Today, more than 10.5% of Americans are living with diabetes, and another 1.5 million adults are diagnosed with the condition each year. With a prevalence that high, it’s likely that you or someone you know is affected by this chronic condition. While diabetes can often be controlled by diet, exercise, and medication, there are still long-lasting health concerns to keep in mind. For this reason, individuals with diabetes may find certain things to be more complex… like purchasing a life insurance policy.
When it comes to getting life insurance coverage, you have the option of either purchasing a policy on your own or being added to a workplace group policy. If you aren’t offered life insurance through your job, however, applying for a personal policy is your only option for coverage.
On average, about 1 in every 3 American adults will be diagnosed with some form of cancer in their lifetime. These odds make it easy to see that cancer will likely affect you, or at least someone you know, as the years go on.
If you’re applying for life insurance coverage, you may be asked to submit a paramedical exam. This exam, which is provided at no charge to you, usually takes less than an hour of your time. While it is a fairly simple process, the results of your life insurance exam can impact your policy significantly.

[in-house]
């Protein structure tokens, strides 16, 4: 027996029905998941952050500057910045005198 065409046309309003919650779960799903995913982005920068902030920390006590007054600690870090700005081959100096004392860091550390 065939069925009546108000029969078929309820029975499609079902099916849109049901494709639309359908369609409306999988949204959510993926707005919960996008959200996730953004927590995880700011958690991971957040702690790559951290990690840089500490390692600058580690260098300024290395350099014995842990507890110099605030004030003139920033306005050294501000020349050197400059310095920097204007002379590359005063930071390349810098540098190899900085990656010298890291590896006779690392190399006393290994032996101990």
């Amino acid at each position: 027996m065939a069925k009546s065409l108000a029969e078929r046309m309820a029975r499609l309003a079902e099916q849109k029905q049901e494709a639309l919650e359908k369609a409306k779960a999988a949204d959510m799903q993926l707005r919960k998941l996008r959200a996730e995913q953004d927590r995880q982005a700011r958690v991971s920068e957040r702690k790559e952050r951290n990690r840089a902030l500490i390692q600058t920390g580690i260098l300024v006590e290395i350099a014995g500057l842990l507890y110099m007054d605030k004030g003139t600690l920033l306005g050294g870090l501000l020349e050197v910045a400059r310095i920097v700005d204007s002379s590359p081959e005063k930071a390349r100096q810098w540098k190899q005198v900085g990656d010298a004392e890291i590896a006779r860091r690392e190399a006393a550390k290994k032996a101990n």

There are many decisions to make while buying life insurance coverage. What kind of policy you need, how much coverage to buy, and how long coverage needs to last are generally at the top of that list. Depending on the policy and carrier you choose, though, you may also be able to add additional coverage options, called riders. These riders can help protect your loved ones (and even you!) beyond the policy’s death benefit, and may even be included free-of-charge or at a low cost.
Life insurance is one of those products that you buy, while simultaneously hoping to never use. If the worst were to happen, though, you would want that coverage to support your loved ones in your absence.
There are a number of key financial milestones that mark one’s foray into adulthood. Some prominent ones include contributing to a retirement 401(k), taking out a mortgage, and, of course, buying life insurance. While life insurance is an important purchase that many of us will eventually make — when is the right tim
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